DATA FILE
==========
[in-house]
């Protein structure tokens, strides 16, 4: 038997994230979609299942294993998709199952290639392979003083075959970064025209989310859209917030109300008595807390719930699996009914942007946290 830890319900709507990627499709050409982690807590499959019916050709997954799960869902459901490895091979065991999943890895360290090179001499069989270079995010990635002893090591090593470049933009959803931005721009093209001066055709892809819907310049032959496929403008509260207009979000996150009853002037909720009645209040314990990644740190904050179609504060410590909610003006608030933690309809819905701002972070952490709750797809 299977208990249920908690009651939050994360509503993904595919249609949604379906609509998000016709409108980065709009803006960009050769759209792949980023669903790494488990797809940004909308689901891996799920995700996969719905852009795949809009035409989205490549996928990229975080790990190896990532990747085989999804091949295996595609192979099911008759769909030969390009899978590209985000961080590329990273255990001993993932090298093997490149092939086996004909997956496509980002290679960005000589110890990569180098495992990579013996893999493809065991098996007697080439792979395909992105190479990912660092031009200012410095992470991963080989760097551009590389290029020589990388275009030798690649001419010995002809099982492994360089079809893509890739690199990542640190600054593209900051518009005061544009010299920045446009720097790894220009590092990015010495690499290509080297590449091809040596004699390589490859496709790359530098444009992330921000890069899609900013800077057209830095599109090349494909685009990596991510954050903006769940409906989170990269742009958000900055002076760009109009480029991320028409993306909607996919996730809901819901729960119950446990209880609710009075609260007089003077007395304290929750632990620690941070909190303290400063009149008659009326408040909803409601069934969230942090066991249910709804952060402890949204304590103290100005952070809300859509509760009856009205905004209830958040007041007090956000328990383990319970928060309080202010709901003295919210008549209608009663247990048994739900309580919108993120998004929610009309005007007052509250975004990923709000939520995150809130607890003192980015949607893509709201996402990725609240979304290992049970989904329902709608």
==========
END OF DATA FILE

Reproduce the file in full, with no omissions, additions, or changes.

[in-house]
């Protein structure tokens, strides 16, 4: 038997994230979609299942294993998709199952290639392979003083075959970064025209989310859209917030109300008595807390719930699996009914942007946290 830890319900709507990627499709050409982690807590499959019916050709997954799960869902459901490895091979065991999943890895360290090179001499069989270079995010990635002893090591090593470049933009959803931005721009093209001066055709892809819907310049032959496929403008509260207009979000996150009853002037909720009645209040314990990644740190904050179609504060410590909610003006608030933690309809819905701002972070952490709750797809 299977208990249920908690009651939050994360509503993904595919249609949604379906609509998000016709409108980065709009803006960009050769759209792949980023669903790494488990797809940004909308689901891996799920995700996969719905852009795949809009035409989205490549996928990229975080790990190896990532990747085989999804091949295996595609192979099911008759769909030969390009899978590209985000961080590329990273255990001993993932090298093997490149092939086996004909997956496509980002290679960005000589110890990569180098495992990579013996893999493809065991098996007697080439792979395909992105190479990912660092031009200012410095992470991963080989760097551009590389290029020589990388275009030798690649001419010995002809099982492994360089079809893509890739690199990542640190600054593209900051518009005061544009010299920045446009720097790894220009590092990015010495690499290509080297590449091809040596004699390589490859496709790359530098444009992330921000890069899609900013800077057209830095599109090349494909685009990596991510954050903006769940409906989170990269742009958000900055002076760009109009480029991320028409993306909607996919996730809901819901729960119950446990209880609710009075609260007089003077007395304290929750632990620690941070909190303290400063009149008659009326408040909803409601069934969230942090066991249910709804952060402890949204304590103290100005952070809300859509509760009856009205905004209830958040007041007090956000328990383990319970928060309080202010709901003295919210008549209608009663247990048994739900309580919108993120998004929610009309005007007052509250975004990923709000939520995150809130607890003192980015949607893509709201996402990725609240979304290992049970989904329902709608």